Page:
I featured Abducted Life in a launch party last autumn, and took advantage of the special offer on the book. I don’t often read YA, but this one was special, as you can tell from the opening chapter/excerpt I posted at the time. The opening did not lead to disappointment!
The Blurb (Goodreads)
Savannah Janowitz’s perfect life was destroyed the night she and her boyfriend vanished without a trace. When she reappears a year later––alone––she’s a shell of her former self. Robbed of her popularity and her boyfriend, she has no memory of what happened to her. Savannah struggles to move forward as strange, new abilities manifest.
Evan Sullivan never gave extraterrestrials much thought until the night he and Savannah were abducted. While Savannah’s memory was wiped clean, he remembers every horrific detail. Constantly reminded of the experiments that made him less than human, Evan hides in the shadows and watches Savannah rebuild her life without him.
But neither can let the other go. When their paths cross, Savannah and Evan finally see a glimmer of their old lives return. As they face what happened to them, they soon discover they aren’t safe. There’s more to fear than what’s hiding in the stars.
Something––or someone–closer to home is watching.
The start was as gripping as I remembered. Yet Evan talks of Savannah with such tenderness it changes from a gripping boy/girl abduction saga to something altogether deeper and more touching.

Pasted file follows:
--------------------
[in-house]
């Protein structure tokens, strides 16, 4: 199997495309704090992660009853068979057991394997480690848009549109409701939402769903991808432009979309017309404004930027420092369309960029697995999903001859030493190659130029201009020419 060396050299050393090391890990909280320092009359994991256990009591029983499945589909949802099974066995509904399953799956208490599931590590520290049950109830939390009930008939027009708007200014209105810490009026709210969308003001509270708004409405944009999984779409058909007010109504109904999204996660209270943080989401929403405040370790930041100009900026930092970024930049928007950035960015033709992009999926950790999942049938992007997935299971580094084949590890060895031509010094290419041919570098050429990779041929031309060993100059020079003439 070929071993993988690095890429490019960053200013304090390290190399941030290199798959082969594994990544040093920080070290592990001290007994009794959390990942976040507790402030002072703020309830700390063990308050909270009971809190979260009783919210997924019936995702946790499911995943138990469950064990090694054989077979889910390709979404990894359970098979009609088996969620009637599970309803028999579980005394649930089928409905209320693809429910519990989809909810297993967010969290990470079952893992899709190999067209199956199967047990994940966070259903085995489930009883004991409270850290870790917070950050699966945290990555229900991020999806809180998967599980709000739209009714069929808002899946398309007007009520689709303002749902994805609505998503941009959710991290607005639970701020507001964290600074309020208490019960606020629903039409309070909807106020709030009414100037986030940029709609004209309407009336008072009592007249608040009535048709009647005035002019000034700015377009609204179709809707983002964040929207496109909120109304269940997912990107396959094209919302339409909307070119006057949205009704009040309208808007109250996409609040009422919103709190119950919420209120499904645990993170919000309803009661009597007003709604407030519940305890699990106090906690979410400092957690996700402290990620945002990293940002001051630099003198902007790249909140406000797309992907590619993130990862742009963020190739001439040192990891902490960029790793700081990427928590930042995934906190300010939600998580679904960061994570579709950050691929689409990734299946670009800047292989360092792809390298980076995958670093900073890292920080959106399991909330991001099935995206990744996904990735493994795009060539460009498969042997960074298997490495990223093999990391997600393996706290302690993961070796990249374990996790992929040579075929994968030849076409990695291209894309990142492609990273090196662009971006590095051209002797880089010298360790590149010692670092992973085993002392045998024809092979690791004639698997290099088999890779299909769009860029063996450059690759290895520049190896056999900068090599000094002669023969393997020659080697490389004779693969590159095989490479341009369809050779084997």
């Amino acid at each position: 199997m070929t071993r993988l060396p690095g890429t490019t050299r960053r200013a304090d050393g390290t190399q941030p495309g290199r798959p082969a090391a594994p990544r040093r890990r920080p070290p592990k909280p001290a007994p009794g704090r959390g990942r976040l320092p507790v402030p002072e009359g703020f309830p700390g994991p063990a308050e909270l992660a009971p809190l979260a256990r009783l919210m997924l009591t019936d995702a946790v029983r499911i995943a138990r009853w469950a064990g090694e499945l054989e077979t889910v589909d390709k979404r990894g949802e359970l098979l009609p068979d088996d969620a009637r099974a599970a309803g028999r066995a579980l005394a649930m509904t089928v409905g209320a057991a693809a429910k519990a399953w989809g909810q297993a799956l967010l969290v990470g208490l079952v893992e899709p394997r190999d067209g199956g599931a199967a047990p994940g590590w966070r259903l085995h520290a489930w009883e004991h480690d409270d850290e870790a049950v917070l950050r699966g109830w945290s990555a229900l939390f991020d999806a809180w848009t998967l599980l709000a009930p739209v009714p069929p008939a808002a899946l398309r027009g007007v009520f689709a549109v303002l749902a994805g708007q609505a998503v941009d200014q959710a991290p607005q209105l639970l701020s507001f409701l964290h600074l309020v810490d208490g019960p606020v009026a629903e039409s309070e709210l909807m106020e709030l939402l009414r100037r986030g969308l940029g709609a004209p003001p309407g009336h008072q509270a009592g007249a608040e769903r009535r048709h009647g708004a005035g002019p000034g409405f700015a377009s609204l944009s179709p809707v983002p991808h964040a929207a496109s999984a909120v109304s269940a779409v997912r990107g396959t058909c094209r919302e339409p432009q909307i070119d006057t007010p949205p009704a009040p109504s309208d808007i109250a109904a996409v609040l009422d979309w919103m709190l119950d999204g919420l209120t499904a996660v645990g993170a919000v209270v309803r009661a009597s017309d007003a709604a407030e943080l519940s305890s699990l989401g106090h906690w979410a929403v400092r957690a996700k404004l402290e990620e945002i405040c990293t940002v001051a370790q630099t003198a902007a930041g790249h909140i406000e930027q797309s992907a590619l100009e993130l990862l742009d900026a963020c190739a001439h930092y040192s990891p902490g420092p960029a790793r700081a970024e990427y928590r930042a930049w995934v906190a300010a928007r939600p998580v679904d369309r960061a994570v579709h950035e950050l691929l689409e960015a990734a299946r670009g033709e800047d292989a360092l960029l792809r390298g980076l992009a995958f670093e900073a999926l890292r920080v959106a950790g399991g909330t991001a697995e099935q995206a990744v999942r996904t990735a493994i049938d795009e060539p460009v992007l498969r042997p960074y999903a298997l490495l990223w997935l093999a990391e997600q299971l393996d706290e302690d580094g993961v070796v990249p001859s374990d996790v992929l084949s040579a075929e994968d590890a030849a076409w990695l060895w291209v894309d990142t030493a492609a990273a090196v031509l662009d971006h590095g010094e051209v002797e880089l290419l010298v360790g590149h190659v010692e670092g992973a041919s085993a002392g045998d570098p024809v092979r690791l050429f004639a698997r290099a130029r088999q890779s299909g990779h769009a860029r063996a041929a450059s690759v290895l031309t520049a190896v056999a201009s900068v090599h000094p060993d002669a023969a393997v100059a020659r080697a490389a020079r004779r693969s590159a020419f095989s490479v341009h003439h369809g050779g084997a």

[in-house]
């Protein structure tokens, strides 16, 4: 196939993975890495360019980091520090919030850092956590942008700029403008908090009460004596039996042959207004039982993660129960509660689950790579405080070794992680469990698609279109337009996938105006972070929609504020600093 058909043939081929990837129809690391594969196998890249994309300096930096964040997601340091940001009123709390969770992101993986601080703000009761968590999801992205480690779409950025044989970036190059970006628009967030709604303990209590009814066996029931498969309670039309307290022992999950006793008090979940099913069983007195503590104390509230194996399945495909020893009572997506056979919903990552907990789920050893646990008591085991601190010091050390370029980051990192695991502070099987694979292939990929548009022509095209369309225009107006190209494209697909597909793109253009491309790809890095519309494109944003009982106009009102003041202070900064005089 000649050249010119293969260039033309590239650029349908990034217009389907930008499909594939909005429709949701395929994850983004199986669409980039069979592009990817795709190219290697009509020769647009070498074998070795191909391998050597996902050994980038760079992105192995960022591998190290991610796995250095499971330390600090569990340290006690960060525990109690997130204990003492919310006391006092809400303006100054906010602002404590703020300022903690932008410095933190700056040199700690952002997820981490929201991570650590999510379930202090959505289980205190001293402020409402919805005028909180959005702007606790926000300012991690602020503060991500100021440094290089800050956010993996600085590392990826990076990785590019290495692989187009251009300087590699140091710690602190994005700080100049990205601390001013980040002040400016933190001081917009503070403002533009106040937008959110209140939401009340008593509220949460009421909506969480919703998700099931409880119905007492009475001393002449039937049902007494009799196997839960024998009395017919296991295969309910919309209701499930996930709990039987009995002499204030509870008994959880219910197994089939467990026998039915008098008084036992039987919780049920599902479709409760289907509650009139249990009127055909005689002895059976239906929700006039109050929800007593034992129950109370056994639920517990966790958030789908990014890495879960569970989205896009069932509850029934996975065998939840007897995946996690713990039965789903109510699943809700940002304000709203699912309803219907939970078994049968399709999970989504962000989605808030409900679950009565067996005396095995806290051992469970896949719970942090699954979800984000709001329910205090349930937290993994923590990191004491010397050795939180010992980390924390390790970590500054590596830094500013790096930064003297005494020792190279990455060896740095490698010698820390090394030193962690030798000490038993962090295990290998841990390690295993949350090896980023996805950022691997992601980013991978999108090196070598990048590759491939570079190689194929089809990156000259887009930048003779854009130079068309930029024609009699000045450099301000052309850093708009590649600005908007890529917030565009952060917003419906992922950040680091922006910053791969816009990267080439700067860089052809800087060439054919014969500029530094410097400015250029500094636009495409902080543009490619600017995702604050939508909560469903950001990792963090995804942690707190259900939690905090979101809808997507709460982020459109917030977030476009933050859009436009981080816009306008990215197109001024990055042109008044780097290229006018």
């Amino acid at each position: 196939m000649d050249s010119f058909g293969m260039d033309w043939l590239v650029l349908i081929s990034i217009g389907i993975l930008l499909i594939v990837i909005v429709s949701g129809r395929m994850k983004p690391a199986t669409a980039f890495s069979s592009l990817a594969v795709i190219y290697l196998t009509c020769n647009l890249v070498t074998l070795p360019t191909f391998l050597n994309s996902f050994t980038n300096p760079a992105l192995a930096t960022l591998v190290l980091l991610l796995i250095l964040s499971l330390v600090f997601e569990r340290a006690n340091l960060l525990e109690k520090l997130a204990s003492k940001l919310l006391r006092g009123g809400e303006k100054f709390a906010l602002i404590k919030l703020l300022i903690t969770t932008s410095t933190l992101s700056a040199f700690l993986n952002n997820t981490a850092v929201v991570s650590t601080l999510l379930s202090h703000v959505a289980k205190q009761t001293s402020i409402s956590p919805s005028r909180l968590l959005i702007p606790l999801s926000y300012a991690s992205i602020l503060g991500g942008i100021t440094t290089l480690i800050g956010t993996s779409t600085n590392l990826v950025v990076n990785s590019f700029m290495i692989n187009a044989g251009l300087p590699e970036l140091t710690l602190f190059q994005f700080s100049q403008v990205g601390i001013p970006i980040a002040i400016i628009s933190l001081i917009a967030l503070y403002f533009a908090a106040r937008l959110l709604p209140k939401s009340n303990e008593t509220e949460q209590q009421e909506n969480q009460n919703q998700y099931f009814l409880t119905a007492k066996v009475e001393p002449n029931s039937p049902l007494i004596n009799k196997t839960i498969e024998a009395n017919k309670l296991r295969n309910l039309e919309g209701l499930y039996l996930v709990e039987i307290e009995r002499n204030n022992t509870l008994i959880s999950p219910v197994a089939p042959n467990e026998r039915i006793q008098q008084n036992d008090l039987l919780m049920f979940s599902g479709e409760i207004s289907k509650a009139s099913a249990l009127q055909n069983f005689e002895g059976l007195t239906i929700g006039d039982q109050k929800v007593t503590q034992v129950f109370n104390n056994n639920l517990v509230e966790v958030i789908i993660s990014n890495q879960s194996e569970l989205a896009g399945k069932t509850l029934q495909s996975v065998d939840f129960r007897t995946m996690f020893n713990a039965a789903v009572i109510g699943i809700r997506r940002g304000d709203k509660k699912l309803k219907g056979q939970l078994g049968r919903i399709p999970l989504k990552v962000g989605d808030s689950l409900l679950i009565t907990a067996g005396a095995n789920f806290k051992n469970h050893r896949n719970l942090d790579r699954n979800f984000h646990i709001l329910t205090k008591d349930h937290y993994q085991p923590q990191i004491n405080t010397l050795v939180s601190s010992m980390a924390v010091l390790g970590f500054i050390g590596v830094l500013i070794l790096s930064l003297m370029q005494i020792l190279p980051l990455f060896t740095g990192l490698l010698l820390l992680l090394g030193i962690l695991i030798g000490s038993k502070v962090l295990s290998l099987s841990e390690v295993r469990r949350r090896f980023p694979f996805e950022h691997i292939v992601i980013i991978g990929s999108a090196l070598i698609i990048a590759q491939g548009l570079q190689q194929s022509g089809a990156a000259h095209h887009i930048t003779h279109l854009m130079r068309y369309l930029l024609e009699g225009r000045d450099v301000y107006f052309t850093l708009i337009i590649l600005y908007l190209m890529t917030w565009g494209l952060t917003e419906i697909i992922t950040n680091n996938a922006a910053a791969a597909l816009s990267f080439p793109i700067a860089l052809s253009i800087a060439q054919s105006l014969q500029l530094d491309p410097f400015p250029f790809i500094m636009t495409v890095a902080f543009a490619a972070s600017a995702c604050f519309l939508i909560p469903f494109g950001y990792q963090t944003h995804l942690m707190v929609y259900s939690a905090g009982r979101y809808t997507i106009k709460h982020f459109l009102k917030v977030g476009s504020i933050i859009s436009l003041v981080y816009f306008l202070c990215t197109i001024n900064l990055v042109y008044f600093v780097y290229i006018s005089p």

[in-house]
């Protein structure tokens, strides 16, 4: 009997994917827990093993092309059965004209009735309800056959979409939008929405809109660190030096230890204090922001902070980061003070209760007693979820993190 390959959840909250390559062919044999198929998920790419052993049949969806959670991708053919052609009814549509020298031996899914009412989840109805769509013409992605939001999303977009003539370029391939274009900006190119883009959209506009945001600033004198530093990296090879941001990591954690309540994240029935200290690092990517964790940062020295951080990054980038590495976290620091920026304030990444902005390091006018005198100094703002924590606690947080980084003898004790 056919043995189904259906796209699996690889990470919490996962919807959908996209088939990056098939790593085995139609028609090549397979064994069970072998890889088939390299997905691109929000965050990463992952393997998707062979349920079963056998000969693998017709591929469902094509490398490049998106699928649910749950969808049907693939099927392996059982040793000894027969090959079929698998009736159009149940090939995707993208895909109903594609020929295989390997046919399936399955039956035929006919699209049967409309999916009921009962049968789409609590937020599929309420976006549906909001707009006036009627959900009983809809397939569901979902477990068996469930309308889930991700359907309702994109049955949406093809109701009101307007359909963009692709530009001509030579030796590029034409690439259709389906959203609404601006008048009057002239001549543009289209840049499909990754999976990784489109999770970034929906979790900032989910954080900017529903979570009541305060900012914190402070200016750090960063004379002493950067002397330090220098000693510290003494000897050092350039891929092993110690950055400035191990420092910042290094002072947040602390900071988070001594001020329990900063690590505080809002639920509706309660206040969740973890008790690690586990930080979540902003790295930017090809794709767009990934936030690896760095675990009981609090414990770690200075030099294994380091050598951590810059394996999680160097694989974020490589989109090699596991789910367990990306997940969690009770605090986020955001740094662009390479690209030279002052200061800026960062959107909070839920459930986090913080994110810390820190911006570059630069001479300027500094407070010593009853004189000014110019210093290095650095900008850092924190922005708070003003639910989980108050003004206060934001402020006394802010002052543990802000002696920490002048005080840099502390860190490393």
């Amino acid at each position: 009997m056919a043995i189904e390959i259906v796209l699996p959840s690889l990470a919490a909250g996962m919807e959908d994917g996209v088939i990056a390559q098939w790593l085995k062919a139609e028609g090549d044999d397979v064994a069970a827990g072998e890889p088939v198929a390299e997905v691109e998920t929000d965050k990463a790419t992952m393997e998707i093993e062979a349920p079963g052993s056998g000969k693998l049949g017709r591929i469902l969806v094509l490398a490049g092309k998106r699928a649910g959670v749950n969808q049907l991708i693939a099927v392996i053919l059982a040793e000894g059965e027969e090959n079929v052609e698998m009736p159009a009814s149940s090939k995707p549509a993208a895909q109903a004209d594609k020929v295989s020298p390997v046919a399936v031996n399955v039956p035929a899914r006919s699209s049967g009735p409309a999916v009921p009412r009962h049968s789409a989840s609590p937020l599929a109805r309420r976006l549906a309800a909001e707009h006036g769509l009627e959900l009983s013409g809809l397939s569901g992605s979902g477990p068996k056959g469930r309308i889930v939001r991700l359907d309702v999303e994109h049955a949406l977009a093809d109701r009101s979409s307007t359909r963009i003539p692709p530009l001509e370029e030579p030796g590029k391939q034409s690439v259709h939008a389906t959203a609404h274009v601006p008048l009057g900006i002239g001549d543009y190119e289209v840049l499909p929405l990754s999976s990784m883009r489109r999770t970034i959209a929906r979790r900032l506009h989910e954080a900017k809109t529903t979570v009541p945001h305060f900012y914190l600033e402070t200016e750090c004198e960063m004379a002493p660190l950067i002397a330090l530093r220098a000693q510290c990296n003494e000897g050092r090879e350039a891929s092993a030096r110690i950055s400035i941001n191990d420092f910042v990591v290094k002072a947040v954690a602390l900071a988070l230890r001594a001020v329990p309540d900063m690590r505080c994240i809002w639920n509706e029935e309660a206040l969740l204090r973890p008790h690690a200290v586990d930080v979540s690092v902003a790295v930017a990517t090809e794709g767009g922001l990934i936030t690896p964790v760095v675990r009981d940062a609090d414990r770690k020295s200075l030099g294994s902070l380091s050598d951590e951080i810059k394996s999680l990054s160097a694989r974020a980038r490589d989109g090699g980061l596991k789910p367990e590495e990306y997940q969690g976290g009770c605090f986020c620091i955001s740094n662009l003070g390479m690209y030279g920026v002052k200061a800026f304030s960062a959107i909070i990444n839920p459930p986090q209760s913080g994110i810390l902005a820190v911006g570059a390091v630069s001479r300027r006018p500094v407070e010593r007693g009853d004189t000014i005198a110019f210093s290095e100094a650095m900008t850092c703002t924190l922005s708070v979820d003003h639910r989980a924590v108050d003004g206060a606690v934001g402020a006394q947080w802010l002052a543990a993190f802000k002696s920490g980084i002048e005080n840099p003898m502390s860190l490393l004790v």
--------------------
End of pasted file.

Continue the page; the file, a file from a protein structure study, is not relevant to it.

The author alternates the point of view: Savannah or Evan, just using the protagonist as the chapter heading, is clever and also intriguing. Time is clear, and mostly sequential, without needing chapter numbers to tick off progress. We discover what has happened to Evan, and fill in the blanks in Savannah’s memory through skillful revelations, which build tension and fears for their respective futures. The text includes sexual predation,vampirism and other bloodthirsty activities as well as physical and emotional violence; some of this is explicit, but sensitively handled. There is a subtext of the way individuals and society treat people who are different, and the author also does not shy away from the question of ‘what is normal’. Much of what appears to be normal in the college dorm does not necessarily mean treating other humans decently. Some questions about other people’s roles here remained unanswered.
I’m making this sound like it is a work of deep pontification. It’s not. Abducted Life is a thoroughly enjoyable, tense scifi thriller, and I recommend it to anyone who enjoys unravelling a crime mystery as well as to people who prefer their scifi with real aliens.